Today the African Burial Ground has come to represent part of the common heritage and
group identity of African Americans who came together as a distinctive group in order to
preserve and respect a plot of land that they consider their collective, sacred
ground. Their massive effort has saved a cemetery whose significance has grown
tremendously. Today the African Burial Ground Project's Office of Public Education and
Interpretation has had contact with seventy thousand persons from across the United States
and abroad. A petition to create a postage stamp in honor of the Burial Ground had been
signed by more than one hundred thousand persons, nationally and internationally, but has
been rejected twice by the United States Postal Service. Hundreds of news articles every
year and six documentary films covering the African Burial Ground further attest to the
interest on the part of people of all walks of life and to the significance of the Burial
Ground. On August 2, 1995 a Royal delegation of Ghanian Chiefs visited the laboratory in
Washington and poured libations on the cemetery in New York City as an act of apology and
atonement for their partial participation in the Atlantic slave trade.
This three hundred year-long humane struggle of the cemetery's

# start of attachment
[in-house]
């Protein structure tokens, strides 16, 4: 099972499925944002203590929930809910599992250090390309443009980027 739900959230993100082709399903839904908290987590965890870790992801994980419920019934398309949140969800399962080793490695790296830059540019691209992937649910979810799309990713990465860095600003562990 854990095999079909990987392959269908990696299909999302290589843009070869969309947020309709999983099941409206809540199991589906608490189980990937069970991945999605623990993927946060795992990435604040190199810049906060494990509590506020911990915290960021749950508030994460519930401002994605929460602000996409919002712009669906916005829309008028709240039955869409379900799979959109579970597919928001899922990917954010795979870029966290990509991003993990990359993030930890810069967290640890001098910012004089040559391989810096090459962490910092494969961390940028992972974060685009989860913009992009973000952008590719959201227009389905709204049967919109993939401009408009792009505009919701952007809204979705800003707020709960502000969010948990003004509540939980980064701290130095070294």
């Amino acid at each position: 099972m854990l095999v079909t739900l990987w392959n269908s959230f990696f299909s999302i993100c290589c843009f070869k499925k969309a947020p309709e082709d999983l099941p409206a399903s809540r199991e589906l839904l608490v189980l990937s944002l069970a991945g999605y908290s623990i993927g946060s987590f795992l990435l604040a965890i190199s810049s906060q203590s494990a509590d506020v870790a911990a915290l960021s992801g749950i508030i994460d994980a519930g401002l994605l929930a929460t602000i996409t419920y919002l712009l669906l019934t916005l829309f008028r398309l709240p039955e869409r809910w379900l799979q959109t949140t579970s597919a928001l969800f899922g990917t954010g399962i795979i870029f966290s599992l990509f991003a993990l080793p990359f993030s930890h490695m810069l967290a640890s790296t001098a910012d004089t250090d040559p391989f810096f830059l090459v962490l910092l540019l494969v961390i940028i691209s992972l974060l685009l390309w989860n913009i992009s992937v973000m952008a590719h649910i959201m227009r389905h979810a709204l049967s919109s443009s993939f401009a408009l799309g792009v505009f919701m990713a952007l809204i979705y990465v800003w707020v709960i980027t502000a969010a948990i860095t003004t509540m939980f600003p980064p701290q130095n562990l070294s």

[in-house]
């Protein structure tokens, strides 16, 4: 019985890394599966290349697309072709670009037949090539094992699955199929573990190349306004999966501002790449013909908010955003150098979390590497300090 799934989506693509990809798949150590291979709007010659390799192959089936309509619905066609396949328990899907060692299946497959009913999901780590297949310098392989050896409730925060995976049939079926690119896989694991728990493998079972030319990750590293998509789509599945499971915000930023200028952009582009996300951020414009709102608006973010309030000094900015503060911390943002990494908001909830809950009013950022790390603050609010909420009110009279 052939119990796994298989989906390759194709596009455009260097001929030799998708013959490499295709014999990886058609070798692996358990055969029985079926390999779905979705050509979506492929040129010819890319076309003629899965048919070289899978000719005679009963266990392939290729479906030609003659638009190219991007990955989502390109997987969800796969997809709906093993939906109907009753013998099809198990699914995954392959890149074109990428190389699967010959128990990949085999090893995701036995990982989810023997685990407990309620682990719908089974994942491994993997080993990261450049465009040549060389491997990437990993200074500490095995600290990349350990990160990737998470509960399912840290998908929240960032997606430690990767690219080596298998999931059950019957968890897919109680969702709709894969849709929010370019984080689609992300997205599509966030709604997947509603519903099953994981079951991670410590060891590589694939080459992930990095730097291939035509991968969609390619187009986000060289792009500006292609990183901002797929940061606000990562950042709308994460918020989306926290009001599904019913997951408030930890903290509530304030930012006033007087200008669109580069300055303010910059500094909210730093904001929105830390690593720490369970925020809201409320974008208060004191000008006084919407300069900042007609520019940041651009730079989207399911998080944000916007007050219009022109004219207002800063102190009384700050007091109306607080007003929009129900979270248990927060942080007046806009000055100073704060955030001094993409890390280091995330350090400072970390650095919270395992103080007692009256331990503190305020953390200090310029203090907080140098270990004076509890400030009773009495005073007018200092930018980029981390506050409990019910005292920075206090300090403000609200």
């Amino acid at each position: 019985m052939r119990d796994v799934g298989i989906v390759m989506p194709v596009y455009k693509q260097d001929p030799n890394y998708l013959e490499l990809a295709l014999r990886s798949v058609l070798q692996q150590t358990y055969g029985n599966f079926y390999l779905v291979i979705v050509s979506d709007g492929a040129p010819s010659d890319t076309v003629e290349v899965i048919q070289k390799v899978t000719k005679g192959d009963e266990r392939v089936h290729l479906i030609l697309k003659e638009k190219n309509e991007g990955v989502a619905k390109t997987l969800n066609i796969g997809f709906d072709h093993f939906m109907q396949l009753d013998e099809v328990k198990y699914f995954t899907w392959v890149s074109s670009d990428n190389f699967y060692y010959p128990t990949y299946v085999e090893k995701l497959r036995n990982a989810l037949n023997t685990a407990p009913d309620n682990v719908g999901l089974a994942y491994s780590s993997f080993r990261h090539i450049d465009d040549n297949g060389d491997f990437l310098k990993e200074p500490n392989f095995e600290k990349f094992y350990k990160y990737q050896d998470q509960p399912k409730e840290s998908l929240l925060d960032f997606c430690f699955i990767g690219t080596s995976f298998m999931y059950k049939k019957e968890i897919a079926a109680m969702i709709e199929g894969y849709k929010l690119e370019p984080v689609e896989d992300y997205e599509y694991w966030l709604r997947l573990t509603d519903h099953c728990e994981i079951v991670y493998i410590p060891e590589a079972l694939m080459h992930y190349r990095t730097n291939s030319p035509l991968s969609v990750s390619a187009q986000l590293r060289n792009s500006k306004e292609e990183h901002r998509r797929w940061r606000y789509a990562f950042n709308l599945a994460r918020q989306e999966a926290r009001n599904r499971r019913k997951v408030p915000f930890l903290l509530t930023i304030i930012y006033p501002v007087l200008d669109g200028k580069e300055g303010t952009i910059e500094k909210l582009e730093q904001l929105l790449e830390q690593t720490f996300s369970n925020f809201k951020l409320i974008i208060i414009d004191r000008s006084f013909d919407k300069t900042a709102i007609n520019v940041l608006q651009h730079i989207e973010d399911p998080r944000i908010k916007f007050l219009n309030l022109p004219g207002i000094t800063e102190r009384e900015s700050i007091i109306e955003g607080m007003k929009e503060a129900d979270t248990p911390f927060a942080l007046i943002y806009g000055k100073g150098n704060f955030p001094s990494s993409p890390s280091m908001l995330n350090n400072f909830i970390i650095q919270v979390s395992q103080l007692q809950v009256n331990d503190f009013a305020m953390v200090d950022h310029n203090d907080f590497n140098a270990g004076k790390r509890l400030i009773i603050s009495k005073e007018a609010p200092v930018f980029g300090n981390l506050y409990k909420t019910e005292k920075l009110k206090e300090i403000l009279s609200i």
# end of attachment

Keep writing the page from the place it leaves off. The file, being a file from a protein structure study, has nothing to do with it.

community represents a struggle for human rights in the strictest anthropological sense.
Funerary ritual is pan-human, and no other species of animal or plants buries its dead.
The veneration of ancestry and the right to proper burial are more unique and
distinguishing of humanity in the archaeological record than are the use of fire, the use
of tools, or the ability to walk on two legs. The three-hundred-year struggle for the
African Burial Ground, from a strictly scientific standpoint, constitutes a continuing
assertion of human identity against those who would belittle or belie that status for
reasons of economic expediency.
The scientific research now underway constitutes yet another
dimension of a long-standing human rights struggle among African Americans. That effort
may relate directly to the conventions of the United Nations pertaining to human and group
rights. We seek accurate elucidation of slavery's impact on the lives of our ancestors
and, by historic extension, its impact upon living descendants. Our job is to see that the
memorial on the site will not be dedicated to "unknown Africans" by a people of
unknown ancestry. We seek to restore knowledge of the African-American origins and
identities that were deliberately obscured in the effort to dehumanize Africans as
"slaves." We seek to provide facts that can emerge above the distortions and
omissions of American education that have been fueled by Euro-American denial. We seek to
reverse the false histories that deny the African material contributions to the building
of the Western world, contributions that are appropriated by a dominant Eurocentric
scholarship and education which bolster the identity and humanity of Euro-Americans at the
expense of the identity and humanity of African Americans.